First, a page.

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CS 484 – Artificial Intelligence1 Announcements Lab 1 is due today, September 20 Homework 3 due Tuesday, September 25 Current Event Volunteer?

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Presentation on theme: "CS 484 – Artificial Intelligence1 Announcements Lab 1 is due today, September 20 Homework 3 due Tuesday, September 25 Current Event Volunteer?"— Presentation transcript:

1 CS 484 – Artificial Intelligence1 Announcements Lab 1 is due today, September 20 Homework 3 due Tuesday, September 25 Current Event Volunteer?

2 Game Playing Lecture 7

3 CS 484 – Artificial Intelligence3 Kinds of Games Deterministic Turn-taking 2-player Zero-sum Perfect information

4 CS 484 – Artificial Intelligence4 Game as Search Problem Initial State: board position and player to move Successor Function: returns a list of legal (move, state) pairs Terminal Test: determines when the game is over Utility function: Gives a numeric value for the terminal state

5 CS 484 – Artificial Intelligence5 Game Trees Game trees are used to represent two-player games. Alternate moves in the game are represented by alternate levels in the tree (plies). Nodes in the tree represent positions. Edges between nodes represent moves. Leaf nodes represent won, lost or drawn positions.

6 CS 484 – Artificial Intelligence6 Game Trees This is an example of a partial game tree for the game tic-tac-toe. Even for this simple game, the game tree is very large.

7 CS 484 – Artificial Intelligence7 Assumptions In talking about game playing systems, we make a number of assumptions: The opponent is rational – will play to win. The game is zero-sum – if one player wins, the other loses. Usually, the two players have complete knowledge of the game. For games such as poker, this is clearly not true.

8 CS 484 – Artificial Intelligence8 Minimax Minimax is a method used to evaluate game trees. A static evaluator is applied to leaf nodes, and values are passed back up the tree to determine the best score the computer can obtain against a rational opponent.

9 CS 484 – Artificial Intelligence9 Minimax – Animated Example Max Min Max The computer can obtain 6 by choosing the right hand edge from the first node.

10 CS 484 – Artificial Intelligence10 Minimax Function MINIMAX-VALUE(n) = UTILITY(n) if n is a terminal state max s  Successors(n) MINIMAX-VALUE(s) if n is a MAX node min s  Successors(n) MINIMAX-VALUE(s) if n is a MIN node

11 CS 484 – Artificial Intelligence11 Searching Game Trees Exhaustively searching a game tree is not usually a good idea. Even for a game as simple as tic-tac-toe there are over 350,000 nodes in the complete game tree. An additional problem is that the computer only gets to choose every other path through the tree – the opponent chooses the others.

12 CS 484 – Artificial Intelligence12 Alpha-beta Pruning A method that can often cut off a half the game tree. Based on the idea that if a move is clearly bad, there is no need to follow the consequences of it. alpha – highest value we have found so far beta – lowest value we have found so far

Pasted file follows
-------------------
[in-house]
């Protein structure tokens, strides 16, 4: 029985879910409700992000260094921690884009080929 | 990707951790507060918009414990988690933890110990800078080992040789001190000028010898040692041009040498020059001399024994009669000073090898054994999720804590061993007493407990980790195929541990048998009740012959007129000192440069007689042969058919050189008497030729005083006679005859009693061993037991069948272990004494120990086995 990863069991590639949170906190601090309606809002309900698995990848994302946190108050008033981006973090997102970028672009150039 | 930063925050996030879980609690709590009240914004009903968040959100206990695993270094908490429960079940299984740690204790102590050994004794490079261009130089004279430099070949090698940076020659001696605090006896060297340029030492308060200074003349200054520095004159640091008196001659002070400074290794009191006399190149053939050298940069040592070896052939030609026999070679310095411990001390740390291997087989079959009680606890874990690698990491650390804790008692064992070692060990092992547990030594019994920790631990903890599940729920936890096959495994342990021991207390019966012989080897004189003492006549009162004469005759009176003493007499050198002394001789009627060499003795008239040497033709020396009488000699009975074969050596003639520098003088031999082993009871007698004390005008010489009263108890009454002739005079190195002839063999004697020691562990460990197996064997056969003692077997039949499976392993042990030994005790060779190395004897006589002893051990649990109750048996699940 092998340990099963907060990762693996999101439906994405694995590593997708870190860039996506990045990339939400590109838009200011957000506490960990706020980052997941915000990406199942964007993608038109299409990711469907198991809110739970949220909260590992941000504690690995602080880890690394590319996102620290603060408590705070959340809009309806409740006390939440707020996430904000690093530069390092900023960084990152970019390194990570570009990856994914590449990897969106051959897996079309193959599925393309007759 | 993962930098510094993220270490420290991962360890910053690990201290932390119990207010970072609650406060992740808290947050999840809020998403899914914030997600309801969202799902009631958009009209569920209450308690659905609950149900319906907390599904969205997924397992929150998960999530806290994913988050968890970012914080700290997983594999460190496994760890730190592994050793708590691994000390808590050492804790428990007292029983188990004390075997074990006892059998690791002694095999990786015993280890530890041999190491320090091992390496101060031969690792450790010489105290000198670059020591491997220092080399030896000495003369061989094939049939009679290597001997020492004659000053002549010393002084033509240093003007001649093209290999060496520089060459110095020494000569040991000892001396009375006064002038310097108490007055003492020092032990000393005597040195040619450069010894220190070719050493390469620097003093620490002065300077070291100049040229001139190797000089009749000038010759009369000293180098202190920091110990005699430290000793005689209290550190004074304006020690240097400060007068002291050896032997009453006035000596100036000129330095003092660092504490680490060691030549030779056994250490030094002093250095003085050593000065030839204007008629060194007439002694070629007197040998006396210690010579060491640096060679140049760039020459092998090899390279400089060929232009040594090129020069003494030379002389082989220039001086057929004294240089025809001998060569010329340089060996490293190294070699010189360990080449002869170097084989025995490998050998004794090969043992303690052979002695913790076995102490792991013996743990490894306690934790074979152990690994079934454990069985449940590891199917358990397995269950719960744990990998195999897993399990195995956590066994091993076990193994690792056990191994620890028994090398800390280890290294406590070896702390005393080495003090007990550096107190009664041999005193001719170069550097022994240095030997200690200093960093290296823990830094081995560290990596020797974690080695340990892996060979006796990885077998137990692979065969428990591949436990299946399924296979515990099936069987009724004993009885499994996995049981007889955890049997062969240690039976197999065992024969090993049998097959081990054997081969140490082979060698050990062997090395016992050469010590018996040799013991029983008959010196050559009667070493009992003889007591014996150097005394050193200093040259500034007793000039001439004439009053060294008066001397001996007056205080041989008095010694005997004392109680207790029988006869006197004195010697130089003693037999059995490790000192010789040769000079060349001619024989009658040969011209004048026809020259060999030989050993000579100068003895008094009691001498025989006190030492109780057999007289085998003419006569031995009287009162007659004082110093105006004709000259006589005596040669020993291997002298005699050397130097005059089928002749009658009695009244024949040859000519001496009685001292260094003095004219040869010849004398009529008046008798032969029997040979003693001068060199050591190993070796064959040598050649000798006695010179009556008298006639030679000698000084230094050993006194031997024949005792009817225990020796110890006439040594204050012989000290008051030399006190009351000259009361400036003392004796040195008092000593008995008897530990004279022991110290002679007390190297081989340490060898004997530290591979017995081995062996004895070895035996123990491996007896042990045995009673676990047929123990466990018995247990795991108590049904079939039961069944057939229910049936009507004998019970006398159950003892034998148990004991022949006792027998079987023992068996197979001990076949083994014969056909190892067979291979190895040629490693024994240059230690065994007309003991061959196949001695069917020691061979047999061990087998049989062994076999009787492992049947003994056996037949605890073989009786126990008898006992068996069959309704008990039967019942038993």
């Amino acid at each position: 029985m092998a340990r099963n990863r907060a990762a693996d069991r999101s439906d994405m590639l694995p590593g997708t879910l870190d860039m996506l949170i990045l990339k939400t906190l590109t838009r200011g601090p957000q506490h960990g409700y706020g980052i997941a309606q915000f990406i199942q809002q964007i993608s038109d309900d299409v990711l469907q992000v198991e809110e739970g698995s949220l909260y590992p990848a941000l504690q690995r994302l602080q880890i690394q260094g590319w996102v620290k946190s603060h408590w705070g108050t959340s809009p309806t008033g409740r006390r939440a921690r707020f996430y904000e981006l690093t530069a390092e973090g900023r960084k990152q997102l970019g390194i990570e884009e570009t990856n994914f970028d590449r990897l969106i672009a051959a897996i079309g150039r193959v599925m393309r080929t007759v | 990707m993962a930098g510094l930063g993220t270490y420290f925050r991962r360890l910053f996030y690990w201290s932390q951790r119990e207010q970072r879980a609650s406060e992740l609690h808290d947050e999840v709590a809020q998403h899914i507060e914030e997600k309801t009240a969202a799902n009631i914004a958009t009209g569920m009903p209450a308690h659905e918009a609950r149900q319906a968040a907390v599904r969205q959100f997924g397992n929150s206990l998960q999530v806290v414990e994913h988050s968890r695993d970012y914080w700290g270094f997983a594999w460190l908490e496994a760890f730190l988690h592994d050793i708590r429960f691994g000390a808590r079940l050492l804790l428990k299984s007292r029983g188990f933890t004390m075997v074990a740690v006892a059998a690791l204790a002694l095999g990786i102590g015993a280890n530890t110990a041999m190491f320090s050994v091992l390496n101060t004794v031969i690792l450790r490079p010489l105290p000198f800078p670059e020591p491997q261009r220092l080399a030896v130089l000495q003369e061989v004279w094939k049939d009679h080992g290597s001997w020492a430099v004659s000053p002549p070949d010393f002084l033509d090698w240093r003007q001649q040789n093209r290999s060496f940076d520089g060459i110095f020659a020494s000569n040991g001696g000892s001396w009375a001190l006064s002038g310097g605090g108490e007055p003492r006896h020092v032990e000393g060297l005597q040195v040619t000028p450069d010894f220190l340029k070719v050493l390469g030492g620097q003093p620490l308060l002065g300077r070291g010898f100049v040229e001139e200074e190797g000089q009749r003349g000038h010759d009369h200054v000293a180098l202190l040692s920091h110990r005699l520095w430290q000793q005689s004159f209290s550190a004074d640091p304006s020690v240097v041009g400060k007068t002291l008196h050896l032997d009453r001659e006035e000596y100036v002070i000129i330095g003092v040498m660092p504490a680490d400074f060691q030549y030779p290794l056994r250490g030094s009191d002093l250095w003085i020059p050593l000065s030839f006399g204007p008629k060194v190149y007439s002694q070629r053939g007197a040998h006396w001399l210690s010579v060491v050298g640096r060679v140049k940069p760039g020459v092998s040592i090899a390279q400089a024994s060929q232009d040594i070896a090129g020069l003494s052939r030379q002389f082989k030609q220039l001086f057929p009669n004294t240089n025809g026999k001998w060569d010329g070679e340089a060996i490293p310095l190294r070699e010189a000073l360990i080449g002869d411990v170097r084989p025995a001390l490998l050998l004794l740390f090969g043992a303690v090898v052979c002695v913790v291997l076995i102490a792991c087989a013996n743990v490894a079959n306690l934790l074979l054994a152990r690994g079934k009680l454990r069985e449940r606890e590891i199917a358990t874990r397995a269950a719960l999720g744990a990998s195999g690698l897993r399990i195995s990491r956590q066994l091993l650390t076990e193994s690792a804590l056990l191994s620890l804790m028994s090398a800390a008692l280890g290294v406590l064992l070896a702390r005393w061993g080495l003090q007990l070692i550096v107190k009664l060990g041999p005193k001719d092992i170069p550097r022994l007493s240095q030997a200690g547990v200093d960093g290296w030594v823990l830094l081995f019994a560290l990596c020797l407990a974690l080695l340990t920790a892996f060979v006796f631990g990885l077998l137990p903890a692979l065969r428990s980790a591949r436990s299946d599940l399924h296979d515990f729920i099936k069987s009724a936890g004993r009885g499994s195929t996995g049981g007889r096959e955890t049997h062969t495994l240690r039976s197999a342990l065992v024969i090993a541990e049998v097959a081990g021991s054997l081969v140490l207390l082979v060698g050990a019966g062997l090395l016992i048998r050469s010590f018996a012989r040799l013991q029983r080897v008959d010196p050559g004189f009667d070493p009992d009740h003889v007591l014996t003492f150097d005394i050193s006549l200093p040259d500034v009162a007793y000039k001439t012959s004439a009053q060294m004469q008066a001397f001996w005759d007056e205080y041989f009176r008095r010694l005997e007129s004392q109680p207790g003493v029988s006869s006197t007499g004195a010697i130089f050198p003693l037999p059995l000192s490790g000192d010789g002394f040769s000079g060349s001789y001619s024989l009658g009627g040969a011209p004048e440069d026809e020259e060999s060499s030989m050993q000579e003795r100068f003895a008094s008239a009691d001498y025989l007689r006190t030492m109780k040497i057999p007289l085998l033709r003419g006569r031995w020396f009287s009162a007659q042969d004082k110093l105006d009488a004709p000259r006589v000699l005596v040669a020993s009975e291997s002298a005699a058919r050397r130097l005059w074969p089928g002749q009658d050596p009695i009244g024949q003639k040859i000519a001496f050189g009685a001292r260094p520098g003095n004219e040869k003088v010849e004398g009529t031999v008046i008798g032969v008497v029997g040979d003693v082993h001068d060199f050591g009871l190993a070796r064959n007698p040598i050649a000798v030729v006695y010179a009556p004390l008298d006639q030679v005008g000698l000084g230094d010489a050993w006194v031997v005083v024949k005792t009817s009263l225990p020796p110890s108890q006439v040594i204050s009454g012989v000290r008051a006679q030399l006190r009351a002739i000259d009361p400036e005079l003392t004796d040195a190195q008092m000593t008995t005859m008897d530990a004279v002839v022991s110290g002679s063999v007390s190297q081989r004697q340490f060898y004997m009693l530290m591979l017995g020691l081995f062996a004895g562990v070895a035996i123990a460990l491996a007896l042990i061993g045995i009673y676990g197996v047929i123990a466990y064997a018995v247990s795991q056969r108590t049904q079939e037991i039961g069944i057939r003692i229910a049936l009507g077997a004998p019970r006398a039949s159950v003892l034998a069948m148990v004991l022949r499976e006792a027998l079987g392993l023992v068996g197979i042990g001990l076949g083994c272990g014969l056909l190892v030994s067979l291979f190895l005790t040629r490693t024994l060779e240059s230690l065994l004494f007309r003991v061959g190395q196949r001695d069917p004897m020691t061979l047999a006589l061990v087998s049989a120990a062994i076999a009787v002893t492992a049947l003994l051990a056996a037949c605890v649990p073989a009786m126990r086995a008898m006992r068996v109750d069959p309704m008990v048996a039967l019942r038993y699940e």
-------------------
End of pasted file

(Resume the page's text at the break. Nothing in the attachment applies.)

13 CS 484 – Artificial Intelligence13 Alpha-beta Pruning – Example. In this tree, having examined the nodes with values 7 and 1 there is no need to examine the final node. 3 max min

14 CS 484 – Artificial Intelligence14 Bounded Lookahead For trees with high depth or very high branching factor, minimax cannot be applied to the entire tree. In such cases, bounded lookahead is applied: search is cut off at specified depth static evaluator applied. Horizon effect

15 CS 484 – Artificial Intelligence15 Static Evaluation Functions A static evaluator assigns a score to a position: High positive = computer is winning Zero = even game High negative = opponent is winning It is most important that a static evaluator will give a better score to a better position – the actual values are not so important.

16 CS 484 – Artificial Intelligence16 Creating Evaluation Function How likely are you to win from a given position? Usually weighted linear functions Different scores are given to different position and added together in a weighted fashion Possible chess function score = 9q + 5r + 3b + 3n + p q = # of queens, r = # of rooks, b = # of bishops, n = # of knights, and p = # of pawns

17 CS 484 – Artificial Intelligence17 Checkers In 1959, Arthur Samuel creates a computer program that could play checkers to a high level using minimax and alpha-beta pruning. Chinook, developed in Canada defeated the world champion: Uses alpha-beta pruning. Has a database of millions of end games. Also has a database of openings. Uses heuristics and knowledge about the game.

18 CS 484 – Artificial Intelligence18 Chess In 1997, Deep Blue defeated world champion, Garry Kasparov. This has not yet been repeated. Current systems use parallel search, alpha-beta pruning, databases of openings and heuristics. The deeper in a search tree the computer can search, the better it plays.

19 CS 484 – Artificial Intelligence19 Go Go is a complex game played on a 19x19 board. Average branching factor in search tree around 360 (compared to 38 for chess). The best computer programs cannot compete yet with the best human players. Methods use pattern matching or selective search to explore the most appropriate parts of the search tree.

20 CS 484 – Artificial Intelligence20 Games of Chance The methods described so far do not work well with games of chance such as poker or backgammon. Expectiminimax is a variant of minimax designed to deal with chance. Nodes have expected values based on probabilities.

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